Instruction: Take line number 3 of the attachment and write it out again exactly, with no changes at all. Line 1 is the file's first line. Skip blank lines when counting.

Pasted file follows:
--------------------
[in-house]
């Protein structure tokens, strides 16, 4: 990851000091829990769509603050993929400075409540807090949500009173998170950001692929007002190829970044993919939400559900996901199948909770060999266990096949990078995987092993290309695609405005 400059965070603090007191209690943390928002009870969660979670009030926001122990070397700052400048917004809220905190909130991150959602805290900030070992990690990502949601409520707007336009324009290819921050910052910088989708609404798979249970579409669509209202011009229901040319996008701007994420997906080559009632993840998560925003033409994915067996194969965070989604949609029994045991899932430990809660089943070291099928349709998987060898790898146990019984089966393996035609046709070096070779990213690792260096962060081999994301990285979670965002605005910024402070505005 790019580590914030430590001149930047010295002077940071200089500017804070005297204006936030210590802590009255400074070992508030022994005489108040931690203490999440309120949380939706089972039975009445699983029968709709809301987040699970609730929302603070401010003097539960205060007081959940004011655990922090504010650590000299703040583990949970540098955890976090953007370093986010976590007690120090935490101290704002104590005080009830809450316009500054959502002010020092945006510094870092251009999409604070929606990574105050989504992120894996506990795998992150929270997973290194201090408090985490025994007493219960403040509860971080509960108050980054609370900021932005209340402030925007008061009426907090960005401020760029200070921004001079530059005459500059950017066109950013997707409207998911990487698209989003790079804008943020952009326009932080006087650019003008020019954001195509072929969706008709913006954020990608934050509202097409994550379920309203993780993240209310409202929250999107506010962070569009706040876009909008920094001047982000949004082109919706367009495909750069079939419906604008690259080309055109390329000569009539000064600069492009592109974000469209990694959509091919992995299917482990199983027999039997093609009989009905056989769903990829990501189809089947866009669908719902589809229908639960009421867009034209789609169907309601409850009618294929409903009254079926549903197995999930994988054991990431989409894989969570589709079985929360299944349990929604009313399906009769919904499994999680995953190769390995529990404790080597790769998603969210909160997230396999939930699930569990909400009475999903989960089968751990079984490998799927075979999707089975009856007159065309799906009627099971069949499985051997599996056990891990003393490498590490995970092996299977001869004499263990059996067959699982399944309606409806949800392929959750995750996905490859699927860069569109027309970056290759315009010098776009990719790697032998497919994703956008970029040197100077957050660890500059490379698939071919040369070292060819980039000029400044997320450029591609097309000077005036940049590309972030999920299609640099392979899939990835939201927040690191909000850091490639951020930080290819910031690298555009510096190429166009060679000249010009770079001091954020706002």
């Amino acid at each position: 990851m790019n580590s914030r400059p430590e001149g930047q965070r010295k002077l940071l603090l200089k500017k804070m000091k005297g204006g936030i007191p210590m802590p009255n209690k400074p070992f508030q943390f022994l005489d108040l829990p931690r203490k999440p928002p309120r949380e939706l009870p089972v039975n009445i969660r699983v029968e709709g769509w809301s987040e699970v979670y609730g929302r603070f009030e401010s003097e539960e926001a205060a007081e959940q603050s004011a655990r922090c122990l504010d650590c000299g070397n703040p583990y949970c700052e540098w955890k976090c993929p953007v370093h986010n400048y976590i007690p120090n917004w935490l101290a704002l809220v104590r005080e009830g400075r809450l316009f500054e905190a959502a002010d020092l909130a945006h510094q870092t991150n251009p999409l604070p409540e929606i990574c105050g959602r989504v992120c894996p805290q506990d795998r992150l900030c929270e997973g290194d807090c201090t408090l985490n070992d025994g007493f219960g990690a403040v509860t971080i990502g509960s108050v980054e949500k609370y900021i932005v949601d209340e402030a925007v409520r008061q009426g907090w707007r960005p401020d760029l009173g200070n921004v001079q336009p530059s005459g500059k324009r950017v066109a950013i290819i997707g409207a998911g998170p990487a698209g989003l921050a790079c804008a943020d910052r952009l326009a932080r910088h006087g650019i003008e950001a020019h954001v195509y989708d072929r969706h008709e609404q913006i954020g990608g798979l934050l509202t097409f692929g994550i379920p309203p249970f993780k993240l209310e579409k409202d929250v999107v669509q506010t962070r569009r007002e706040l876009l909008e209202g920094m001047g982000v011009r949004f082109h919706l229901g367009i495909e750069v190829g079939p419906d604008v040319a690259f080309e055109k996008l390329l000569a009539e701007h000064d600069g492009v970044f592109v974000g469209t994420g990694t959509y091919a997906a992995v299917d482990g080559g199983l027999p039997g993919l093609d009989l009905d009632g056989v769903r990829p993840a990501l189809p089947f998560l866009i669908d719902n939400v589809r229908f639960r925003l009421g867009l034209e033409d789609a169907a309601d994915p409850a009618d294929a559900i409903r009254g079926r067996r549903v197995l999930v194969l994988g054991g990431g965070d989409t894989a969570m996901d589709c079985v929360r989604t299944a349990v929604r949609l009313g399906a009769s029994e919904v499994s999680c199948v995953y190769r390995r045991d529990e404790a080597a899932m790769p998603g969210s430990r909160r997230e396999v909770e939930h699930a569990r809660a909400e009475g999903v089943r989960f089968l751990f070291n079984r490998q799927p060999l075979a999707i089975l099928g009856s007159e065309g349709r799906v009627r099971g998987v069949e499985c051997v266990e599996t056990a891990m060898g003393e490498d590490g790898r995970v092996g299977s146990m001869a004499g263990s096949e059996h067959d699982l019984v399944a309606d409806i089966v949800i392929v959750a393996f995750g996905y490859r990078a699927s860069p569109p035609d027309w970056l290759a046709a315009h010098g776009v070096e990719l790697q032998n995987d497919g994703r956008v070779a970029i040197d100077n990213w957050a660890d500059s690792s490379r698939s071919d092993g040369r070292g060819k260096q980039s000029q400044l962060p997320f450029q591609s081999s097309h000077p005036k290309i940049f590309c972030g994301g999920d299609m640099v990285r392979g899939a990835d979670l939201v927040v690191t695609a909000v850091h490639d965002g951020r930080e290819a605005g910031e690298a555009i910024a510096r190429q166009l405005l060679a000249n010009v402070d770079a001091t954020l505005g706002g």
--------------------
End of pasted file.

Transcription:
């Amino acid at each position: 990851m790019n580590s914030r400059p430590e001149g930047q965070r010295k002077l940071l603090l200089k500017k804070m000091k005297g204006g936030i007191p210590m802590p009255n209690k400074p070992f508030q943390f022994l005489d108040l829990p931690r203490k999440p928002p309120r949380e939706l009870p089972v039975n009445i969660r699983v029968e709709g769509w809301s987040e699970v979670y609730g929302r603070f009030e401010s003097e539960e926001a205060a007081e959940q603050s004011a655990r922090c122990l504010d650590c000299g070397n703040p583990y949970c700052e540098w955890k976090c993929p953007v370093h986010n400048y976590i007690p120090n917004w935490l101290a704002l809220v104590r005080e009830g400075r809450l316009f500054e905190a959502a002010d020092l909130a945006h510094q870092t991150n251009p999409l604070p409540e929606i990574c105050g959602r989504v992120c894996p805290q506990d795998r992150l900030c929270e997973g290194d807090c201090t408090l985490n070992d025994g007493f219960g990690a403040v509860t971080i990502g509960s108050v980054e949500k609370y900021i932005v949601d209340e402030a925007v409520r008061q009426g907090w707007r960005p401020d760029l009173g200070n921004v001079q336009p530059s005459g500059k324009r950017v066109a950013i290819i997707g409207a998911g998170p990487a698209g989003l921050a790079c804008a943020d910052r952009l326009a932080r910088h006087g650019i003008e950001a020019h954001v195509y989708d072929r969706h008709e609404q913006i954020g990608g798979l934050l509202t097409f692929g994550i379920p309203p249970f993780k993240l209310e579409k409202d929250v999107v669509q506010t962070r569009r007002e706040l876009l909008e209202g920094m001047g982000v011009r949004f082109h919706l229901g367009i495909e750069v190829g079939p419906d604008v040319a690259f080309e055109k996008l390329l000569a009539e701007h000064d600069g492009v970044f592109v974000g469209t994420g990694t959509y091919a997906a992995v299917d482990g080559g199983l027999p039997g993919l093609d009989l009905d009632g056989v769903r990829p993840a990501l189809p089947f998560l866009i669908d719902n939400v589809r229908f639960r925003l009421g867009l034209e033409d789609a169907a309601d994915p409850a009618d294929a559900i409903r009254g079926r067996r549903v197995l999930v194969l994988g054991g990431g965070d989409t894989a969570m996901d589709c079985v929360r989604t299944a349990v929604r949609l009313g399906a009769s029994e919904v499994s999680c199948v995953y190769r390995r045991d529990e404790a080597a899932m790769p998603g969210s430990r909160r997230e396999v909770e939930h699930a569990r809660a909400e009475g999903v089943r989960f089968l751990f070291n079984r490998q799927p060999l075979a999707i089975l099928g009856s007159e065309g349709r799906v009627r099971g998987v069949e499985c051997v266990e599996t056990a891990m060898g003393e490498d590490g790898r995970v092996g299977s146990m001869a004499g263990s096949e059996h067959d699982l019984v399944a309606d409806i089966v949800i392929v959750a393996f995750g996905y490859r990078a699927s860069p569109p035609d027309w970056l290759a046709a315009h010098g776009v070096e990719l790697q032998n995987d497919g994703r956008v070779a970029i040197d100077n990213w957050a660890d500059s690792s490379r698939s071919d092993g040369r070292g060819k260096q980039s000029q400044l962060p997320f450029q591609s081999s097309h000077p005036k290309i940049f590309c972030g994301g999920d299609m640099v990285r392979g899939a990835d979670l939201v927040v690191t695609a909000v850091h490639d965002g951020r930080e290819a605005g910031e690298a555009i910024a510096r190429q166009l405005l060679a000249n010009v402070d770079a001091t954020l505005g706002g």